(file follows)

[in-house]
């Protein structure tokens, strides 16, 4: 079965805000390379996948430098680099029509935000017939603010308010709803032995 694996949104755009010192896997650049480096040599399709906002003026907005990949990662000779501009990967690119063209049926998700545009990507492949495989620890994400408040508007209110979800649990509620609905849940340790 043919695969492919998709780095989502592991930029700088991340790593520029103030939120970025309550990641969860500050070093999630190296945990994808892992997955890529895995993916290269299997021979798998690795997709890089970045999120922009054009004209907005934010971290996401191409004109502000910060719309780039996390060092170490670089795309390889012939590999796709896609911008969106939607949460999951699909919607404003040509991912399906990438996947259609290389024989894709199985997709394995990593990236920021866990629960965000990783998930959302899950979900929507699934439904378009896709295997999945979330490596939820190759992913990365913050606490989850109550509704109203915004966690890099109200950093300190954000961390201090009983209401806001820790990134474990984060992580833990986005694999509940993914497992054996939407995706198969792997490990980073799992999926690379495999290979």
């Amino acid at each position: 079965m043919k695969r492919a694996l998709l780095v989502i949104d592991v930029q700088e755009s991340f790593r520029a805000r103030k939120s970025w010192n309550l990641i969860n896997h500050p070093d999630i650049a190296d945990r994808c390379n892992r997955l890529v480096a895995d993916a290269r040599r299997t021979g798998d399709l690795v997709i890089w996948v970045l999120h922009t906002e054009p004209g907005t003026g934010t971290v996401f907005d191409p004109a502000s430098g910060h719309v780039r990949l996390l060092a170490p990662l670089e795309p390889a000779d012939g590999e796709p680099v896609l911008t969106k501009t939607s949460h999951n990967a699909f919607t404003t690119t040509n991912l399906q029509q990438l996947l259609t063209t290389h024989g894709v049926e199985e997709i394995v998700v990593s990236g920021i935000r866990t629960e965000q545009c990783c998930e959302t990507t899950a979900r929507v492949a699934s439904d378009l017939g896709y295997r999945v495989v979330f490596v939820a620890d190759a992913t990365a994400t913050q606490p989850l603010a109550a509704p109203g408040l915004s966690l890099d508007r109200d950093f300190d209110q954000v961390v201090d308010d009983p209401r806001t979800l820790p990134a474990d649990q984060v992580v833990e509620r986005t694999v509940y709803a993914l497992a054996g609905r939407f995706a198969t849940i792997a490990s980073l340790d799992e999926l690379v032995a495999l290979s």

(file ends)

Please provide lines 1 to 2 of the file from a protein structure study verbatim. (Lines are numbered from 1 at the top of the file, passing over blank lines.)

[in-house]
């Protein structure tokens, strides 16, 4: 079965805000390379996948430098680099029509935000017939603010308010709803032995 694996949104755009010192896997650049480096040599399709906002003026907005990949990662000779501009990967690119063209049926998700545009990507492949495989620890994400408040508007209110979800649990509620609905849940340790 043919695969492919998709780095989502592991930029700088991340790593520029103030939120970025309550990641969860500050070093999630190296945990994808892992997955890529895995993916290269299997021979798998690795997709890089970045999120922009054009004209907005934010971290996401191409004109502000910060719309780039996390060092170490670089795309390889012939590999796709896609911008969106939607949460999951699909919607404003040509991912399906990438996947259609290389024989894709199985997709394995990593990236920021866990629960965000990783998930959302899950979900929507699934439904378009896709295997999945979330490596939820190759992913990365913050606490989850109550509704109203915004966690890099109200950093300190954000961390201090009983209401806001820790990134474990984060992580833990986005694999509940993914497992054996939407995706198969792997490990980073799992999926690379495999290979």